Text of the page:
The secrecy surrounding the court case — and now the verdict — is offensive. That’s especially so because it echoes the secrecy that has always been so appalling a part of widespread sexual abuse by priests.
That has changed a great deal in recent years — in part because of the Boston Globe’s Pulitzer Prize-winning investigation in 2002 that broke open a global scandal and was the subject of the Oscar-winning film “Spotlight.” (Current Washington Post Executive Editor Martin Baron was executive editor at the Globe at that time.)
But clearly, it hasn’t changed entirely. And the news media shouldn’t be forced to be a part of keeping these destructive secrets.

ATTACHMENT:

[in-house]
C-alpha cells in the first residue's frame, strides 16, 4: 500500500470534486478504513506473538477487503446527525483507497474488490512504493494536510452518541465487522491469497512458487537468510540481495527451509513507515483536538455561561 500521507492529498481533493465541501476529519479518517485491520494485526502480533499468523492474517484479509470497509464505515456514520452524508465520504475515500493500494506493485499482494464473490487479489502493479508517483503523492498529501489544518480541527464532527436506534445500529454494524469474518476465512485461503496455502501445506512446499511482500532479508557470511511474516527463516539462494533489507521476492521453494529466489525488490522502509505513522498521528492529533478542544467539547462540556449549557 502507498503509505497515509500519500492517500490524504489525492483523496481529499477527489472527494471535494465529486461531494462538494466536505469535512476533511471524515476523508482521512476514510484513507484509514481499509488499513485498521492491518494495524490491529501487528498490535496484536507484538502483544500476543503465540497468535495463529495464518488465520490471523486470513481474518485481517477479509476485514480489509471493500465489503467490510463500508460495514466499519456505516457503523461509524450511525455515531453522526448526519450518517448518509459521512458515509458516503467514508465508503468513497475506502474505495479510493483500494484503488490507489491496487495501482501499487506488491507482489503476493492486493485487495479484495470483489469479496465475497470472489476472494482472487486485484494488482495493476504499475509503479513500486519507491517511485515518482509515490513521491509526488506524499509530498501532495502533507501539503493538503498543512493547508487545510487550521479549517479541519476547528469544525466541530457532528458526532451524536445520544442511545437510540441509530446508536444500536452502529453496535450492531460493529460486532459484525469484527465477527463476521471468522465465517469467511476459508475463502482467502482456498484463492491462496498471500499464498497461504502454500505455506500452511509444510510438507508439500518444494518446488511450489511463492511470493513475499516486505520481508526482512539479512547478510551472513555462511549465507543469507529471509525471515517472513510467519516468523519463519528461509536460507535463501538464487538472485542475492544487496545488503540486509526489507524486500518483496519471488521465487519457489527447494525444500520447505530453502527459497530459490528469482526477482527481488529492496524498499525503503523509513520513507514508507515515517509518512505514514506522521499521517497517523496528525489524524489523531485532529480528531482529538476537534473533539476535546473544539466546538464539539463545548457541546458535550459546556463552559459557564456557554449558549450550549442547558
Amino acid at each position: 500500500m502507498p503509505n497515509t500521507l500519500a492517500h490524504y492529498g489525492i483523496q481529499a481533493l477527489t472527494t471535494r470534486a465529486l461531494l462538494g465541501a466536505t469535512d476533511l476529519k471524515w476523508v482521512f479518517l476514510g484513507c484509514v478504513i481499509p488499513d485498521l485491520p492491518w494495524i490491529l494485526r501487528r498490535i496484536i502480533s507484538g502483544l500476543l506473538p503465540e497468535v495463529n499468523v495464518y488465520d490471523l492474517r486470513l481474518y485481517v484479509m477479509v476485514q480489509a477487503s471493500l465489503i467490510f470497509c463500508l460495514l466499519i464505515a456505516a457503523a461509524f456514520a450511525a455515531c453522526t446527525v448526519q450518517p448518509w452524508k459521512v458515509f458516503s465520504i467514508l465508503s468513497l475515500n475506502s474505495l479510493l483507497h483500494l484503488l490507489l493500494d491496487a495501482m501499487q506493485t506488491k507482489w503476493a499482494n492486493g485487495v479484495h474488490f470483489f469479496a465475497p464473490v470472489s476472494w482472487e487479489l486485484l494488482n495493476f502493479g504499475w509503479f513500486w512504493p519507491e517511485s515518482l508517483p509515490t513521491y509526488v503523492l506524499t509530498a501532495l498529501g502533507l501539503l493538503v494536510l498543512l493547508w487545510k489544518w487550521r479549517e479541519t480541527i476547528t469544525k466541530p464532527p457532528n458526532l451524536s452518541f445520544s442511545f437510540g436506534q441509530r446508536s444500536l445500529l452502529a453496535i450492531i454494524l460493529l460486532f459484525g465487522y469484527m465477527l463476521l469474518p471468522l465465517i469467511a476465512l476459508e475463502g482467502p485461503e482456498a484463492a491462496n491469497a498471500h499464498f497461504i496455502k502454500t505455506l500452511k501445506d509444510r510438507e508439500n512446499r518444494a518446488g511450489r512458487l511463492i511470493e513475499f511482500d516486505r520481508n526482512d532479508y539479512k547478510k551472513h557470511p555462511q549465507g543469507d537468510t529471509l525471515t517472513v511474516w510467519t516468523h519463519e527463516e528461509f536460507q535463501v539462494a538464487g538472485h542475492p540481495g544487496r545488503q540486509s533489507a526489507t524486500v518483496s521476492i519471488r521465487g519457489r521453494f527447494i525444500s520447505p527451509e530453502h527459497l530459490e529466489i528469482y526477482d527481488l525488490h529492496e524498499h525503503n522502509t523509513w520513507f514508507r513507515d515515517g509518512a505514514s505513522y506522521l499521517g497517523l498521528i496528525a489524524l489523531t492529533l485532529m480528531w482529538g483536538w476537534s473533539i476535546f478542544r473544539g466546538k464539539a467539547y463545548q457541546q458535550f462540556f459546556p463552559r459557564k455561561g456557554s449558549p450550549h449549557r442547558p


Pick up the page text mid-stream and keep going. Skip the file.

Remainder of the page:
Steven Spaner, Australia coordinator from the Survivors Network of Those Abused by Priests told the Daily Beast he felt frustrated and left “in the dark” because of the suppression of news about Pell.
“It’s hard to know if there are any shenanigans going on — things the church did that are illegal themselves,” he said. “There is always suspicion when you don’t know what is going on.”
The story itself was actually broken by The Daily Beast (first link up top), but as that site's editor told Sullivan at the Washington Post, they were a bit worried about doing so:
Editor in chief Noah Shachtman told me that he waded carefully into the dangerous legal waters.
“We understood there could be legal, and even criminal, consequences if we ran this story,” said. “But ultimately, this was an easy call. You’ve got a top Vatican official convicted of a horrific crime. That’s major, major news. The public deserves to know about it.”